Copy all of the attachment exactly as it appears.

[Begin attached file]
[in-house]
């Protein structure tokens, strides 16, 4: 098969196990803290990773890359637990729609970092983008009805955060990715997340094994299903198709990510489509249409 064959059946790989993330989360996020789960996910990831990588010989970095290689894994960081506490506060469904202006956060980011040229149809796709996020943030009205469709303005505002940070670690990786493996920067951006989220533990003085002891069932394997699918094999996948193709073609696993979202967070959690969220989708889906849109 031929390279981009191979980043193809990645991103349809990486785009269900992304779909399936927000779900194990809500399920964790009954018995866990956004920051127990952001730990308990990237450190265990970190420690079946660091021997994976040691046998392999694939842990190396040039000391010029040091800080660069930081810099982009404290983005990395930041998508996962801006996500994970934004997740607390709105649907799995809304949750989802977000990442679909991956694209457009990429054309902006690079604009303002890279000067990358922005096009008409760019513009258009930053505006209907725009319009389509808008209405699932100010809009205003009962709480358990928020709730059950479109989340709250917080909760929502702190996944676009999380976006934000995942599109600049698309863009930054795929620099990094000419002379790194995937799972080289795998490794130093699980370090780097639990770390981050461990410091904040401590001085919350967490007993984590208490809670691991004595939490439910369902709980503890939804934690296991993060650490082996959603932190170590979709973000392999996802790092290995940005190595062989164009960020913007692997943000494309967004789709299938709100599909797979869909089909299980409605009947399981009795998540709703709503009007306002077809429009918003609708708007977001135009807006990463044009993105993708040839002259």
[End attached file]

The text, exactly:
[in-house]
């Protein structure tokens, strides 16, 4: 098969196990803290990773890359637990729609970092983008009805955060990715997340094994299903198709990510489509249409 064959059946790989993330989360996020789960996910990831990588010989970095290689894994960081506490506060469904202006956060980011040229149809796709996020943030009205469709303005505002940070670690990786493996920067951006989220533990003085002891069932394997699918094999996948193709073609696993979202967070959690969220989708889906849109 031929390279981009191979980043193809990645991103349809990486785009269900992304779909399936927000779900194990809500399920964790009954018995866990956004920051127990952001730990308990990237450190265990970190420690079946660091021997994976040691046998392999694939842990190396040039000391010029040091800080660069930081810099982009404290983005990395930041998508996962801006996500994970934004997740607390709105649907799995809304949750989802977000990442679909991956694209457009990429054309902006690079604009303002890279000067990358922005096009008409760019513009258009930053505006209907725009319009389509808008209405699932100010809009205003009962709480358990928020709730059950479109989340709250917080909760929502702190996944676009999380976006934000995942599109600049698309863009930054795929620099990094000419002379790194995937799972080289795998490794130093699980370090780097639990770390981050461990410091904040401590001085919350967490007993984590208490809670691991004595939490439910369902709980503890939804934690296991993060650490082996959603932190170590979709973000392999996802790092290995940005190595062989164009960020913007692997943000494309967004789709299938709100599909797979869909089909299980409605009947399981009795998540709703709503009007306002077809429009918003609708708007977001135009807006990463044009993105993708040839002259």